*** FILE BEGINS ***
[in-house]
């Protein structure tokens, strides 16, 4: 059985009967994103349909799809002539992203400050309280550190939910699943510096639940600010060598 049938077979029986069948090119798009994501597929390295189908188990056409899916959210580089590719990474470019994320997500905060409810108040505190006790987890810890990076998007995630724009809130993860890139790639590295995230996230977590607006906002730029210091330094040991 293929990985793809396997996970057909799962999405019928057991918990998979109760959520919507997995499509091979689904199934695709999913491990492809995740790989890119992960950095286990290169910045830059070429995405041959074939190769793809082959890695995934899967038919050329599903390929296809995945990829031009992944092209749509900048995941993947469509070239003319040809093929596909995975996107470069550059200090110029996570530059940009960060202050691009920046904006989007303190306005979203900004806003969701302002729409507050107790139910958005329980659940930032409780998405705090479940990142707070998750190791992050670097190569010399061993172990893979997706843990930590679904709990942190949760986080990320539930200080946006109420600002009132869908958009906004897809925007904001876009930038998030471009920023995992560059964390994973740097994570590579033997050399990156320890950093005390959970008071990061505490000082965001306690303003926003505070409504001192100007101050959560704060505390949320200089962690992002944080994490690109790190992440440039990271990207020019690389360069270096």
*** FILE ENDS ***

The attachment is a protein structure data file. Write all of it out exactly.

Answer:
[in-house]
């Protein structure tokens, strides 16, 4: 059985009967994103349909799809002539992203400050309280550190939910699943510096639940600010060598 049938077979029986069948090119798009994501597929390295189908188990056409899916959210580089590719990474470019994320997500905060409810108040505190006790987890810890990076998007995630724009809130993860890139790639590295995230996230977590607006906002730029210091330094040991 293929990985793809396997996970057909799962999405019928057991918990998979109760959520919507997995499509091979689904199934695709999913491990492809995740790989890119992960950095286990290169910045830059070429995405041959074939190769793809082959890695995934899967038919050329599903390929296809995945990829031009992944092209749509900048995941993947469509070239003319040809093929596909995975996107470069550059200090110029996570530059940009960060202050691009920046904006989007303190306005979203900004806003969701302002729409507050107790139910958005329980659940930032409780998405705090479940990142707070998750190791992050670097190569010399061993172990893979997706843990930590679904709990942190949760986080990320539930200080946006109420600002009132869908958009906004897809925007904001876009930038998030471009920023995992560059964390994973740097994570590579033997050399990156320890950093005390959970008071990061505490000082965001306690303003926003505070409504001192100007101050959560704060505390949320200089962690992002944080994490690109790190992440440039990271990207020019690389360069270096």